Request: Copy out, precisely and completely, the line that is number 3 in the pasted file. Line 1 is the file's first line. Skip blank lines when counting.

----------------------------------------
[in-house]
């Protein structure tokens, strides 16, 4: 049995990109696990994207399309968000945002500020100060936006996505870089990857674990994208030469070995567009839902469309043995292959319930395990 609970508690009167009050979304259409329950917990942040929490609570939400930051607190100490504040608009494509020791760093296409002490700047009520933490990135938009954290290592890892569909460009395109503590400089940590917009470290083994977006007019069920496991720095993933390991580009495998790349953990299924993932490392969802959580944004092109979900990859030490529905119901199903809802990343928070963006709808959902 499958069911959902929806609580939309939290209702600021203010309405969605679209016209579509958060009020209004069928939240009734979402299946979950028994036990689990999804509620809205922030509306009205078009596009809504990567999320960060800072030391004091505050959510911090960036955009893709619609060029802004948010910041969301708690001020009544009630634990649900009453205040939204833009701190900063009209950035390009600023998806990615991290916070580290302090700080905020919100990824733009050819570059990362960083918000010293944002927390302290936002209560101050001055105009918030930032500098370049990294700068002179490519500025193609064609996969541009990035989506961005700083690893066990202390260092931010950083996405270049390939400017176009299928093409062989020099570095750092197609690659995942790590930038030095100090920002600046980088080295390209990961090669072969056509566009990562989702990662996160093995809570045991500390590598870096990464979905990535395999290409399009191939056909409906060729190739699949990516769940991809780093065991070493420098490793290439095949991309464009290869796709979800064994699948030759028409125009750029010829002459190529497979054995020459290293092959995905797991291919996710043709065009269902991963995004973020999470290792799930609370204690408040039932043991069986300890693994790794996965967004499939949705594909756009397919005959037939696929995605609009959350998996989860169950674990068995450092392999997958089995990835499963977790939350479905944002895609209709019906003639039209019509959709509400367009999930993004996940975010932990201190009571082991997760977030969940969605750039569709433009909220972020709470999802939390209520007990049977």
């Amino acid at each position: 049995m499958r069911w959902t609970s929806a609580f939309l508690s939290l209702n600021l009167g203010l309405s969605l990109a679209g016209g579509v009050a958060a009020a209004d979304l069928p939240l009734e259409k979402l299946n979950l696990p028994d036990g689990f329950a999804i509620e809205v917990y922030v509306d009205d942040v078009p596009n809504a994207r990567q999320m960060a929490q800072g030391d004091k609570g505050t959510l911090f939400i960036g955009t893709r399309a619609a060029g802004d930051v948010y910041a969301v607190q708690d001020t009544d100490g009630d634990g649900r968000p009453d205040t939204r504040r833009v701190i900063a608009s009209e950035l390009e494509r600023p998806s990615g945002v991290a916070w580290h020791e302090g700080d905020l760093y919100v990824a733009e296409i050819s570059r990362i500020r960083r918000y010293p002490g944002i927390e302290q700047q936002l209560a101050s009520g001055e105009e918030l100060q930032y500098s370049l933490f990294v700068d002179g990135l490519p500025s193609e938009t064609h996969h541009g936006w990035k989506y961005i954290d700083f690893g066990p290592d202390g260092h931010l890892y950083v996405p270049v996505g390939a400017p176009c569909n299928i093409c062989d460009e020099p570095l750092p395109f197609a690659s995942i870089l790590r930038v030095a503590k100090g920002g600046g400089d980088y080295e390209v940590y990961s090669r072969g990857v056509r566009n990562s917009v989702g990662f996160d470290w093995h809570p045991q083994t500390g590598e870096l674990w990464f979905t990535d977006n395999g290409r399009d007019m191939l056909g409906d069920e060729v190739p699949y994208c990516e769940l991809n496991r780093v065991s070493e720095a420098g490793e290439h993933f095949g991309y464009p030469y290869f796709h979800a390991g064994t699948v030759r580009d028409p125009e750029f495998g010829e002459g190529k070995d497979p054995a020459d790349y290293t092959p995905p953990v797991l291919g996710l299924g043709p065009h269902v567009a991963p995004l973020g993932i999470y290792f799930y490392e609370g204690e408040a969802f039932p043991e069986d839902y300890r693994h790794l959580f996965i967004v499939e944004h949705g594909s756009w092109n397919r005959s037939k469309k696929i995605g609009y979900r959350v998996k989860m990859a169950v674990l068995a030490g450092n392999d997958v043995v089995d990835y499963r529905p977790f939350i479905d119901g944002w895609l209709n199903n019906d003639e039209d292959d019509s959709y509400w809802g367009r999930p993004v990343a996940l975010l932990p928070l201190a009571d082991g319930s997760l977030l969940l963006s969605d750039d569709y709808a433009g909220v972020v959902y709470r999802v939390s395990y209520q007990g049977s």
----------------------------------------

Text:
């Amino acid at each position: 049995m499958r069911w959902t609970s929806a609580f939309l508690s939290l209702n600021l009167g203010l309405s969605l990109a679209g016209g579509v009050a958060a009020a209004d979304l069928p939240l009734e259409k979402l299946n979950l696990p028994d036990g689990f329950a999804i509620e809205v917990y922030v509306d009205d942040v078009p596009n809504a994207r990567q999320m960060a929490q800072g030391d004091k609570g505050t959510l911090f939400i960036g955009t893709r399309a619609a060029g802004d930051v948010y910041a969301v607190q708690d001020t009544d100490g009630d634990g649900r968000p009453d205040t939204r504040r833009v701190i900063a608009s009209e950035l390009e494509r600023p998806s990615g945002v991290a916070w580290h020791e302090g700080d905020l760093y919100v990824a733009e296409i050819s570059r990362i500020r960083r918000y010293p002490g944002i927390e302290q700047q936002l209560a101050s009520g001055e105009e918030l100060q930032y500098s370049l933490f990294v700068d002179g990135l490519p500025s193609e938009t064609h996969h541009g936006w990035k989506y961005i954290d700083f690893g066990p290592d202390g260092h931010l890892y950083v996405p270049v996505g390939a400017p176009c569909n299928i093409c062989d460009e020099p570095l750092p395109f197609a690659s995942i870089l790590r930038v030095a503590k100090g920002g600046g400089d980088y080295e390209v940590y990961s090669r072969g990857v056509r566009n990562s917009v989702g990662f996160d470290w093995h809570p045991q083994t500390g590598e870096l674990w990464f979905t990535d977006n395999g290409r399009d007019m191939l056909g409906d069920e060729v190739p699949y994208c990516e769940l991809n496991r780093v065991s070493e720095a420098g490793e290439h993933f095949g991309y464009p030469y290869f796709h979800a390991g064994t699948v030759r580009d028409p125009e750029f495998g010829e002459g190529k070995d497979p054995a020459d790349y290293t092959p995905p953990v797991l291919g996710l299924g043709p065009h269902v567009a991963p995004l973020g993932i999470y290792f799930y490392e609370g204690e408040a969802f039932p043991e069986d839902y300890r693994h790794l959580f996965i967004v499939e944004h949705g594909s756009w092109n397919r005959s037939k469309k696929i995605g609009y979900r959350v998996k989860m990859a169950v674990l068995a030490g450092n392999d997958v043995v089995d990835y499963r529905p977790f939350i479905d119901g944002w895609l209709n199903n019906d003639e039209d292959d019509s959709y509400w809802g367009r999930p993004v990343a996940l975010l932990p928070l201190a009571d082991g319930s997760l977030l969940l963006s969605d750039d569709y709808a433009g909220v972020v959902y709470r999802v939390s395990y209520q007990g049977s």